Monday, August 17, 2009

Character and What's Revealed Over Time

I took a picture of this 20 foot tall boulder by the edge of the sea two weeks ago. It has a lot of character. Strata. Pattern. Complexity. Beauty. Age. How old? How long has it been standing there at the edge of the Pacific? I have no idea, but I do know how happy I am to see it there.

Everything in nature has character of course. It's all a beautiful panoply--ferns, massive geologic formations, lakes, oak groves, elephants, whales, foxes, beetles--each living thing has its own distinctive, marvelous qualities.

In human beings, character is usually something that develops over time. Though character development in psychology has largely focused on children. Sometimes young children appear who seem wise beyond their years, but on the whole, it takes decades for human character to develop fully or mature.

"We become characteristic of who we are simply by lasting," James Hillman notes in his book A Force of Character and the Lasting Life, which I mentioned in my last post. I am re-reading the book. When I read what Hillman writes I think of how many friends have said to me, "Now I feel comfortable with myself." As they age, they relax and settle into being themselves more fully. In the process, they embody and share their distinctive qualities more easily. Their character--what has accumulated and been learned over time-- becomes easier to see and know.

"What ages is not merely your functions and organs," Hillman writes, "but the whole of your nature, that particular person you have come to be and already were years ago. Character has been forming your face, your habits, your friendships, your peculiarities, the level of your ambition with its career and its faults. Character influences the way you give and receive; it affects your loves and your children..."

What is revealed over time? What is most deeply important? What is unfinished and wants to be released? What is unfinished and wants to be completed? What healing, reconciliation and life repair cries out for attention? What wants to be shared? These are some of the questions I ask myself these days as I sail towards 70. I have character, and sometimes I am a character, too, less confined by social convention and expectations than I was in earlier decades. This is relaxing. There's still plenty of work to do. My character development is incomplete. The alchemical process continues.

I've always been an artist and it has taken many forms over the years--journalism, environmental activism, experimental music, healing work, theater, (last but never least) poetry. Since January, I've been working on a musical on aging titled A New Wrinkle. I probably could have finished it sooner, if I had ever written a play before. But I never have written a play. I have done some one-woman shows, but that is another creature entirely. So writing a play has been quite a learning process. And without help, especially the help of my playwright friend Carolyn and the help of good lady Hilary, a woman with highly developed literary sensitivities, I never could have gotten to the place where I am, which is close to being finished with a good first draft. That includes the lyrics to 7 wonderful songs. I am working with a marvelous composer on the music. It is a very exciting project.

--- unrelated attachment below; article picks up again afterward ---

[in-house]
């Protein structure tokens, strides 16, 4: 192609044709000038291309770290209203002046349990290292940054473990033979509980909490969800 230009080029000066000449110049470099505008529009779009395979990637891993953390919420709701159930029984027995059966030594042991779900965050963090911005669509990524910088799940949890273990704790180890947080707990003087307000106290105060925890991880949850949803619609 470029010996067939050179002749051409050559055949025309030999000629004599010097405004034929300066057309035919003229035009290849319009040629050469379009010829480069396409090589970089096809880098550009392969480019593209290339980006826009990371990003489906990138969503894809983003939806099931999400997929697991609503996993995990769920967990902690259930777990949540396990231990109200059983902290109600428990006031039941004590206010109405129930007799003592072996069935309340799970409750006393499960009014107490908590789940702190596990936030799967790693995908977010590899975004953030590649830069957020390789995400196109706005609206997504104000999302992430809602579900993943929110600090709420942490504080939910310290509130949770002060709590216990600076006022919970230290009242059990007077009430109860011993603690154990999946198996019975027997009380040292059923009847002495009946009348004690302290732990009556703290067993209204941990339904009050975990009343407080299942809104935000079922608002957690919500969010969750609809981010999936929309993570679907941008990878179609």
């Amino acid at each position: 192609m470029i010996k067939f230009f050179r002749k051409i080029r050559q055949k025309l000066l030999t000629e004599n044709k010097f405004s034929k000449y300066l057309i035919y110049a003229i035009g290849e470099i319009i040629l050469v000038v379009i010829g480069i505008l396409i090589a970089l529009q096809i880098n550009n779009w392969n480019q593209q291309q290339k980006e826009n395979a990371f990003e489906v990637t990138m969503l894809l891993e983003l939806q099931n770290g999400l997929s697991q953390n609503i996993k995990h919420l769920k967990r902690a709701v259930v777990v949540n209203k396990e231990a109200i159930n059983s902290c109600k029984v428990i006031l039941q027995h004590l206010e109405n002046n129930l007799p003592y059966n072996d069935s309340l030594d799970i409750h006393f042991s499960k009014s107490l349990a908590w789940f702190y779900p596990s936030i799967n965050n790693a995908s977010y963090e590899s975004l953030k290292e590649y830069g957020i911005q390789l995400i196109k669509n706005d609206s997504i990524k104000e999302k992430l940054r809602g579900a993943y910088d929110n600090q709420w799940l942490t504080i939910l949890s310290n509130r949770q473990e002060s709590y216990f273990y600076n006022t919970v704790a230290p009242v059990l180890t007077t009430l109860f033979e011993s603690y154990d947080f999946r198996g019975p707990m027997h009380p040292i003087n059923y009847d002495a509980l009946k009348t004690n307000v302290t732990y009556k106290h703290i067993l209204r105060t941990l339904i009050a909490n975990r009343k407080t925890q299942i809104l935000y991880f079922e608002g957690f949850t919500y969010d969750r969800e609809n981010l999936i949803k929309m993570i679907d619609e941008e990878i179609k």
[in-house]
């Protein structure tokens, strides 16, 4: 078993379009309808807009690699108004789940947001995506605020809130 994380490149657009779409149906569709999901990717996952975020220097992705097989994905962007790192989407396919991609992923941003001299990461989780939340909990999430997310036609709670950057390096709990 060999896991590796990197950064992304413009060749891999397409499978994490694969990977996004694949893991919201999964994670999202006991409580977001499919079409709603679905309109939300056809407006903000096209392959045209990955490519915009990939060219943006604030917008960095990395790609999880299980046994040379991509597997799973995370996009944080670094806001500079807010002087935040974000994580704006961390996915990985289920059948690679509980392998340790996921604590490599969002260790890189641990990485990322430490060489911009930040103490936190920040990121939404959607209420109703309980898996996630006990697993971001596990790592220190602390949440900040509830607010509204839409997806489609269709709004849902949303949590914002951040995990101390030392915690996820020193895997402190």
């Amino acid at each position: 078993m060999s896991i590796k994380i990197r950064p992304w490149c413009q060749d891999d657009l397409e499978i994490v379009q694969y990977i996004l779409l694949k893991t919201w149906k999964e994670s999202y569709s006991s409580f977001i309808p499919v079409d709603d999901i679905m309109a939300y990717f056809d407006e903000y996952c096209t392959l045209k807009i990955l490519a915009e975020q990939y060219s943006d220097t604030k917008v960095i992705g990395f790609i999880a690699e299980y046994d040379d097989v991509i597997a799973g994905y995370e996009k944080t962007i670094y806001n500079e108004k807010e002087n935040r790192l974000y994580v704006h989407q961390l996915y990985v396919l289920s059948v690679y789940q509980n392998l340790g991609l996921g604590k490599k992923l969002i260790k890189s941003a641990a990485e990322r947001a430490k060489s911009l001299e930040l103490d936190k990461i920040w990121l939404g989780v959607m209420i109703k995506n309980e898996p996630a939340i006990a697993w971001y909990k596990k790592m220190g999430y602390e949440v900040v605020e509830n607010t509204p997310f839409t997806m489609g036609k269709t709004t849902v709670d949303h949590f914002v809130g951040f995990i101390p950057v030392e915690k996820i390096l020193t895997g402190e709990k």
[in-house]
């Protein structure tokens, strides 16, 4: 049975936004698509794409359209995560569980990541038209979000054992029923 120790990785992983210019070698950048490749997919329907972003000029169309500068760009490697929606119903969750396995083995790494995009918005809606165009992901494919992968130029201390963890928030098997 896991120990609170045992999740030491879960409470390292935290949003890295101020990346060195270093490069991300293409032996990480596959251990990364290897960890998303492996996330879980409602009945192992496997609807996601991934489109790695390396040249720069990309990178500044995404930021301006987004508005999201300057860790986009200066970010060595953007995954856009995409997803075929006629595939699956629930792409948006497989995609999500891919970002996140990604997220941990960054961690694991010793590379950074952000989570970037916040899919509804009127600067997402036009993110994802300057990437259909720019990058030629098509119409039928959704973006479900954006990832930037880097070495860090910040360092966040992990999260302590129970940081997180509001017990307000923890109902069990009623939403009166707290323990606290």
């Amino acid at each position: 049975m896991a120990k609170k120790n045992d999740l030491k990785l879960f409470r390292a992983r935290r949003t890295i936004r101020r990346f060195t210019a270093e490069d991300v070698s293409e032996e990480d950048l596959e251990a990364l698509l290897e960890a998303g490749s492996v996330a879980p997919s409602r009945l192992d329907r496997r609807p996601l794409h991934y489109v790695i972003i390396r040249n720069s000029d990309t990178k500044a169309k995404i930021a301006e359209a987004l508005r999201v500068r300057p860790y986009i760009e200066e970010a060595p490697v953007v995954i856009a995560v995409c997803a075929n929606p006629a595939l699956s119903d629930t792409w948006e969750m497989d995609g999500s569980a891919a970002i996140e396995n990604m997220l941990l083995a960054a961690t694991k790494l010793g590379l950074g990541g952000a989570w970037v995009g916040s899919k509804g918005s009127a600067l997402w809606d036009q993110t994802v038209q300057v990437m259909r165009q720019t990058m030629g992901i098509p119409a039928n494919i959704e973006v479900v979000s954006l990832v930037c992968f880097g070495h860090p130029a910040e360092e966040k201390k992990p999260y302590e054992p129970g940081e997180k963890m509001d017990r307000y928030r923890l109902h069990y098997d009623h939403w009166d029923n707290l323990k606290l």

Couple of weeks ago I went to a playwrights meeting at the local library. When we were introducing ourselves I shared that I was writing a musical on aging. One man (far more obvious in his reaction no doubt) laughed out loud. And let's face it, it is funny. A musical on aging. Most people think aging is pretty awful, laughable, ridiculous. I can't say that's why the guy laughed at me, but I can say that's one reason why I am writing this play.

It is time for the emergence of a new paradigm of aging and old age, with millions of people aging, living longer and staying healthier.

Have a wonderful end of summer. My next blog post will be in September.


  1. Hillman's book is full of wisdom and it's good to see it referred to in your blog. I read it 6 or 7 years ago and am sorry I gave my copy away. A musical about aging is not ridiculous at all; it surely has humor for we must all laugh at our foibles but it is needed -- many such are needed to balance the emphasis on youth and to say here we are, 50% of the American population. So very good luck to you.

  2. Thanks for your comments June. I do not think it ridiculous to write the play, for the reasons you mention. Aging makes many so uncomfortable. Appreciate your good wishes.